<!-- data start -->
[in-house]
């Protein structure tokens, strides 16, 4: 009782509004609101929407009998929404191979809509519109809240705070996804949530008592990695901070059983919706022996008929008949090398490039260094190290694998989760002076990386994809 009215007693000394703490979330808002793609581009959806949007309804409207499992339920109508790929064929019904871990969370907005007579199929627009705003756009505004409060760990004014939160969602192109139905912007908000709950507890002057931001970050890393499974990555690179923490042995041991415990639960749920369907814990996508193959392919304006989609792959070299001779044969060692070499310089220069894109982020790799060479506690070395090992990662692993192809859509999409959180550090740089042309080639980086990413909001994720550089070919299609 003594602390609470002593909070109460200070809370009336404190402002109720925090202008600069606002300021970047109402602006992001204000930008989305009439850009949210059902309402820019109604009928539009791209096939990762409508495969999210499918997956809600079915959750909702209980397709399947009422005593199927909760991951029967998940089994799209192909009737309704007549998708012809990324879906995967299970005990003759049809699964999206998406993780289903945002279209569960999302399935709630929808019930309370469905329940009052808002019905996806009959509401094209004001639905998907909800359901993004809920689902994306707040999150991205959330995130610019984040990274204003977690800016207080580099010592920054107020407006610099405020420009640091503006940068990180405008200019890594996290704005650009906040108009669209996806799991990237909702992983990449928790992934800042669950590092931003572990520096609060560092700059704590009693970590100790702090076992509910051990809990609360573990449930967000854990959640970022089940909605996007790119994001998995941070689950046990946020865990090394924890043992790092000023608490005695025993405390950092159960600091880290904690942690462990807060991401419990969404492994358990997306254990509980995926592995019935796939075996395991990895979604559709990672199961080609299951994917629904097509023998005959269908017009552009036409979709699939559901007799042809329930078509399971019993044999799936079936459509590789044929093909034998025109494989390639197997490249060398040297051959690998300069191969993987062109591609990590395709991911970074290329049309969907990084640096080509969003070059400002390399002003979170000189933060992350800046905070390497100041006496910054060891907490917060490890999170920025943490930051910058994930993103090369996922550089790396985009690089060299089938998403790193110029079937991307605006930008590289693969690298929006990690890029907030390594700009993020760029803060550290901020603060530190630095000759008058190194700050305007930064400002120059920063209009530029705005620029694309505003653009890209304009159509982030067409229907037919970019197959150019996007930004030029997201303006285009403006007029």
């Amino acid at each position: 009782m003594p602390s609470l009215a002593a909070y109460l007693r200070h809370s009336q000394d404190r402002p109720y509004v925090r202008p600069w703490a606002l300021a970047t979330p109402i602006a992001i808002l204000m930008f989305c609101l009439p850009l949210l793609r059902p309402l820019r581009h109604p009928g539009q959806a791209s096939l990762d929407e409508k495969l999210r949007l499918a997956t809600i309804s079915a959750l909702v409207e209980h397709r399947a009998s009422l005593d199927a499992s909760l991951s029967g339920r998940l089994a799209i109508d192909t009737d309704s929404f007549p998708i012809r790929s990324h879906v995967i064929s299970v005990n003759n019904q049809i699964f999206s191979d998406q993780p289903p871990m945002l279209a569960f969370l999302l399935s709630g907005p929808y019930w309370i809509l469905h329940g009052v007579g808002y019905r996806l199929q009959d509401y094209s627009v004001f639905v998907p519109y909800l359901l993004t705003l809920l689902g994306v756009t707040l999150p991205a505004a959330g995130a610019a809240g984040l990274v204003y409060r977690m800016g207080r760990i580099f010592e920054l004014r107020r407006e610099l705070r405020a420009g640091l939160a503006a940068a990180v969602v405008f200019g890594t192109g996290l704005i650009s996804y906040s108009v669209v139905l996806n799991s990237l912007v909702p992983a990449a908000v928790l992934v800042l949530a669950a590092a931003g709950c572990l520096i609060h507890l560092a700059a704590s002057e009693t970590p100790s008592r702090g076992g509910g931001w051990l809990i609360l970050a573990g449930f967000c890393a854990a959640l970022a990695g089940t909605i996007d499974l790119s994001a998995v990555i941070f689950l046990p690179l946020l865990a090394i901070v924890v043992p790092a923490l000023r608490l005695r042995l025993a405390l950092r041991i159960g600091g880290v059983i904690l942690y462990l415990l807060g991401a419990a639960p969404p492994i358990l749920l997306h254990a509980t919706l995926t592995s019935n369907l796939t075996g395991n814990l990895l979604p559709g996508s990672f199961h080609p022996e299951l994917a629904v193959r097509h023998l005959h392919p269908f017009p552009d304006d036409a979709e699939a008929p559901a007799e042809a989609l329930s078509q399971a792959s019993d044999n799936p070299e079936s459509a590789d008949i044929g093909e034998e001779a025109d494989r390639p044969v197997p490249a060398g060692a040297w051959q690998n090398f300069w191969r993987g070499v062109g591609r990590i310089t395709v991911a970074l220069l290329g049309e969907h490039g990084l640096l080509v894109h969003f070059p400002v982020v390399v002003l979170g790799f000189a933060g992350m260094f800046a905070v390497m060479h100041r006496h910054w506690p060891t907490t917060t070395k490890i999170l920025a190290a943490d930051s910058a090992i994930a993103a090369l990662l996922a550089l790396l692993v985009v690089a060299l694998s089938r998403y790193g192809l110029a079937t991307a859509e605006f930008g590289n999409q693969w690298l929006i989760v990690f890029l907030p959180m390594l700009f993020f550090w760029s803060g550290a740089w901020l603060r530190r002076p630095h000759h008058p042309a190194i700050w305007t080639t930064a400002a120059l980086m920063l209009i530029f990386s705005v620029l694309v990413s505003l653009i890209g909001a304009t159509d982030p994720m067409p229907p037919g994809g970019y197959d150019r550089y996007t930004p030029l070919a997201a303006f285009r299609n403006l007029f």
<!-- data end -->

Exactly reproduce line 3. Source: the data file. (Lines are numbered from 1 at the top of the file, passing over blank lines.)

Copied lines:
């Amino acid at each position: 009782m003594p602390s609470l009215a002593a909070y109460l007693r200070h809370s009336q000394d404190r402002p109720y509004v925090r202008p600069w703490a606002l300021a970047t979330p109402i602006a992001i808002l204000m930008f989305c609101l009439p850009l949210l793609r059902p309402l820019r581009h109604p009928g539009q959806a791209s096939l990762d929407e409508k495969l999210r949007l499918a997956t809600i309804s079915a959750l909702v409207e209980h397709r399947a009998s009422l005593d199927a499992s909760l991951s029967g339920r998940l089994a799209i109508d192909t009737d309704s929404f007549p998708i012809r790929s990324h879906v995967i064929s299970v005990n003759n019904q049809i699964f999206s191979d998406q993780p289903p871990m945002l279209a569960f969370l999302l399935s709630g907005p929808y019930w309370i809509l469905h329940g009052v007579g808002y019905r996806l199929q009959d509401y094209s627009v004001f639905v998907p519109y909800l359901l993004t705003l809920l689902g994306v756009t707040l999150p991205a505004a959330g995130a610019a809240g984040l990274v204003y409060r977690m800016g207080r760990i580099f010592e920054l004014r107020r407006e610099l705070r405020a420009g640091l939160a503006a940068a990180v969602v405008f200019g890594t192109g996290l704005i650009s996804y906040s108009v669209v139905l996806n799991s990237l912007v909702p992983a990449a908000v928790l992934v800042l949530a669950a590092a931003g709950c572990l520096i609060h507890l560092a700059a704590s002057e009693t970590p100790s008592r702090g076992g509910g931001w051990l809990i609360l970050a573990g449930f967000c890393a854990a959640l970022a990695g089940t909605i996007d499974l790119s994001a998995v990555i941070f689950l046990p690179l946020l865990a090394i901070v924890v043992p790092a923490l000023r608490l005695r042995l025993a405390l950092r041991i159960g600091g880290v059983i904690l942690y462990l415990l807060g991401a419990a639960p969404p492994i358990l749920l997306h254990a509980t919706l995926t592995s019935n369907l796939t075996g395991n814990l990895l979604p559709g996508s990672f199961h080609p022996e299951l994917a629904v193959r097509h023998l005959h392919p269908f017009p552009d304006d036409a979709e699939a008929p559901a007799e042809a989609l329930s078509q399971a792959s019993d044999n799936p070299e079936s459509a590789d008949i044929g093909e034998e001779a025109d494989r390639p044969v197997p490249a060398g060692a040297w051959q690998n090398f300069w191969r993987g070499v062109g591609r990590i310089t395709v991911a970074l220069l290329g049309e969907h490039g990084l640096l080509v894109h969003f070059p400002v982020v390399v002003l979170g790799f000189a933060g992350m260094f800046a905070v390497m060479h100041r006496h910054w506690p060891t907490t917060t070395k490890i999170l920025a190290a943490d930051s910058a090992i994930a993103a090369l990662l996922a550089l790396l692993v985009v690089a060299l694998s089938r998403y790193g192809l110029a079937t991307a859509e605006f930008g590289n999409q693969w690298l929006i989760v990690f890029l907030p959180m390594l700009f993020f550090w760029s803060g550290a740089w901020l603060r530190r002076p630095h000759h008058p042309a190194i700050w305007t080639t930064a400002a120059l980086m920063l209009i530029f990386s705005v620029l694309v990413s505003l653009i890209g909001a304009t159509d982030p994720m067409p229907p037919g994809g970019y197959d150019r550089y996007t930004p030029l070919a997201a303006f285009r299609n403006l007029f």